Placement agencies or temp agencies, as they are more commonly known, are another area where stringent oversight and regulation is needed. Many for-profit temporary agencies attempt to recruit employees from training programs but fail to offer workers decent wages, benefits, or the chance to be placed with a reputable company for a long-term employment.
One of the main pitfalls in the current system is the emphasis of employment over training. The emphasis should be on getting people good jobs, and if this requires training, so be it. WIA needs to work to dismantle the systemic problems that currently riddle the employment system. Allowing temporary agencies to employ individuals without providing them the training that is so necessary that will lead to good wages and good benefits only serves to harm individuals who use these training programs. It also violates the purpose of WIA and will only serve to harm all workers, their communities, and ultimately, the entire State of New Jersey. The State of New Jersey needs to adopt minimum best practice standards so that placement agencies must meet them in order to operate, and such standards should be given the force of law.
Privatization is the final issue I wish to address today with regard to standards. The State needs to safeguard against the privatization of employment services so that it will preserve the integrity of the training and services it provides to its residents. The public sector is by far the best vehicle for which to provide these services. The public provision of employment services will ensure that all citizens receive the training necessary to be competitive in today's economy. Privatization will only serve to exclude the least skilled, and thus the hardest to serve individuals who indeed need the most training and the most intensive services.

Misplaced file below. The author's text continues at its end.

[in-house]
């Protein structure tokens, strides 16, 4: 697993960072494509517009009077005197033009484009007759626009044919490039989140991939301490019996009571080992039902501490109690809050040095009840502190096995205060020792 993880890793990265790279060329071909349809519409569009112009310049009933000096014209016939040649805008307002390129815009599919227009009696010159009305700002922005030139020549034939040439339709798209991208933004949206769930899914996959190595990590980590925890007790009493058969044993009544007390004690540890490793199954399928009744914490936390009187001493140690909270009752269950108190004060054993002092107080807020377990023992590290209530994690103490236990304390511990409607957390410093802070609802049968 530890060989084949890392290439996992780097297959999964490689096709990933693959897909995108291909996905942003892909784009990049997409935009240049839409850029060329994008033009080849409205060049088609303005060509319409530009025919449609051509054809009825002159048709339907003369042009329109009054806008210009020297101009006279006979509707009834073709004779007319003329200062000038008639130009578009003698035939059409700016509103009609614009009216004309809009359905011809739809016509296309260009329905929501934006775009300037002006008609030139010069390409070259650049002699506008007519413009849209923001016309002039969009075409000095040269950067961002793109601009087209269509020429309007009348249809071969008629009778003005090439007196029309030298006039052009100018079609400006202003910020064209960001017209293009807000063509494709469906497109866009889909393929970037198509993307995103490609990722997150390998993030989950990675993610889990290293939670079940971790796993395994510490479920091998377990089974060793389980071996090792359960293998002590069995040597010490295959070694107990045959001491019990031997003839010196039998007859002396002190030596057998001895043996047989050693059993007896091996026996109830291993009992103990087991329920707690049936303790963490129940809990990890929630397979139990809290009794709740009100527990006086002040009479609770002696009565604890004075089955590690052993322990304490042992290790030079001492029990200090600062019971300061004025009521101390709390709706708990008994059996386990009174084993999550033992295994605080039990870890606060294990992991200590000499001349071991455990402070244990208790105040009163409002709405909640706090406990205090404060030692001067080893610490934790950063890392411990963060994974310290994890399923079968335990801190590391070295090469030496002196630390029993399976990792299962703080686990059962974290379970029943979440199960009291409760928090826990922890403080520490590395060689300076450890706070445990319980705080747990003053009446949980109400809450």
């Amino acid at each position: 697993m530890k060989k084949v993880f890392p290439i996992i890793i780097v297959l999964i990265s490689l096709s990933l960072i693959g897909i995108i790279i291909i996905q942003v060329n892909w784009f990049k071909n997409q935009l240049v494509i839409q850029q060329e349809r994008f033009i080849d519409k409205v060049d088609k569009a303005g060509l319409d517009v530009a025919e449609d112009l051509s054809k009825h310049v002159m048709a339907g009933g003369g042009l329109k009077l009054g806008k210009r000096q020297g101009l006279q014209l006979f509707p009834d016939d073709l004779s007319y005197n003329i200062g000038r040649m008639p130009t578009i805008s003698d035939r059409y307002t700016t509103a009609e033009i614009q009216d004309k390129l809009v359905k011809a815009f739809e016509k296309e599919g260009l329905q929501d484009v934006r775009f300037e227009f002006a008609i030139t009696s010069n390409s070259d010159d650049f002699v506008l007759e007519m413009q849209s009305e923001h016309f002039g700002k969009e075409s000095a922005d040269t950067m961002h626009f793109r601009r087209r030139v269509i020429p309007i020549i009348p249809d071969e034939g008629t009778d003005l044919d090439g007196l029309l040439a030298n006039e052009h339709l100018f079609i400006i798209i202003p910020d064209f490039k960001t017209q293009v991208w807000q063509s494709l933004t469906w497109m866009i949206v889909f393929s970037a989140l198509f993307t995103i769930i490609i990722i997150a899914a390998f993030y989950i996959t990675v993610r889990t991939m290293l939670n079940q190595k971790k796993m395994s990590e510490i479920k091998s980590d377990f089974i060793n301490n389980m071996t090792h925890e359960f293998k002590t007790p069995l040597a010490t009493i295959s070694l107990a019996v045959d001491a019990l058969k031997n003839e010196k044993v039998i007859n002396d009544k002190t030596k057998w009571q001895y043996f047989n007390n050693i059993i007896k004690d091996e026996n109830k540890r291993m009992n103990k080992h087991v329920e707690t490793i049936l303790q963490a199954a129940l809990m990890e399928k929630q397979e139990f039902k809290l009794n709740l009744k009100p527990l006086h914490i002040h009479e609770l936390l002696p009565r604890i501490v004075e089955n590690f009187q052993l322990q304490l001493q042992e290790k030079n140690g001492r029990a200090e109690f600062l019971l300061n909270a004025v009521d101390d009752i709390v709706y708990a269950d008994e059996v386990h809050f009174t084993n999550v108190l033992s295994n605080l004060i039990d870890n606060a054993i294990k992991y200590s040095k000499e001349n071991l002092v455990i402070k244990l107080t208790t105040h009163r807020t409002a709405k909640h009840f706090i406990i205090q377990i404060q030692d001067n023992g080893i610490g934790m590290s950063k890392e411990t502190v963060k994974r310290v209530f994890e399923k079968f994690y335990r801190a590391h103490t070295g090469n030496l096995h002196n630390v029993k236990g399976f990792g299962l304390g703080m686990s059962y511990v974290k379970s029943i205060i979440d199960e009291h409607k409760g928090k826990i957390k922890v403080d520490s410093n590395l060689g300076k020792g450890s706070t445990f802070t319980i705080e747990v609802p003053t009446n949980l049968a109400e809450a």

The Legislature can help ensure that all localities meet their responsibilities in this regard by writing into law the One-Stop Customers' Bill of Rights contained in New Jersey's five-year implementation plan. This was submitted last year to the Federal government. And it should also strongly affirm its commitment to provisions in the Wagner-Peyser Act that require publicly funded employment services to be provided by qualified Civil Service employees.
The second theme we would like to address today is the need for partnerships at the local level to ensure maximum participation of labor and industry within the county Workforce Investment Boards, or WIBS. The successful placement of individuals into living wage jobs with training will only occur if labor and business collaborate and assist the WIBS in developing policies and procedures specific to each locality. Let me use an economic analogy to illustrate this point. In terms of supply and demand, labor controls the supply of workers that the private sector demands. Labor has had a long, well-established tradition of education, skills training, and upgrading for its members. Unions place an extremely high priority on training and education, and this ensures that we have the best trained and highest skilled workforce. This investment is nothing new to organized labor. It is a lifelong commitment that keeps workers committed, competitive, and employable. Unions have been in the business of education and training much longer than Workforce Investment Boards, and our knowledge and expertise should be utilized at every level.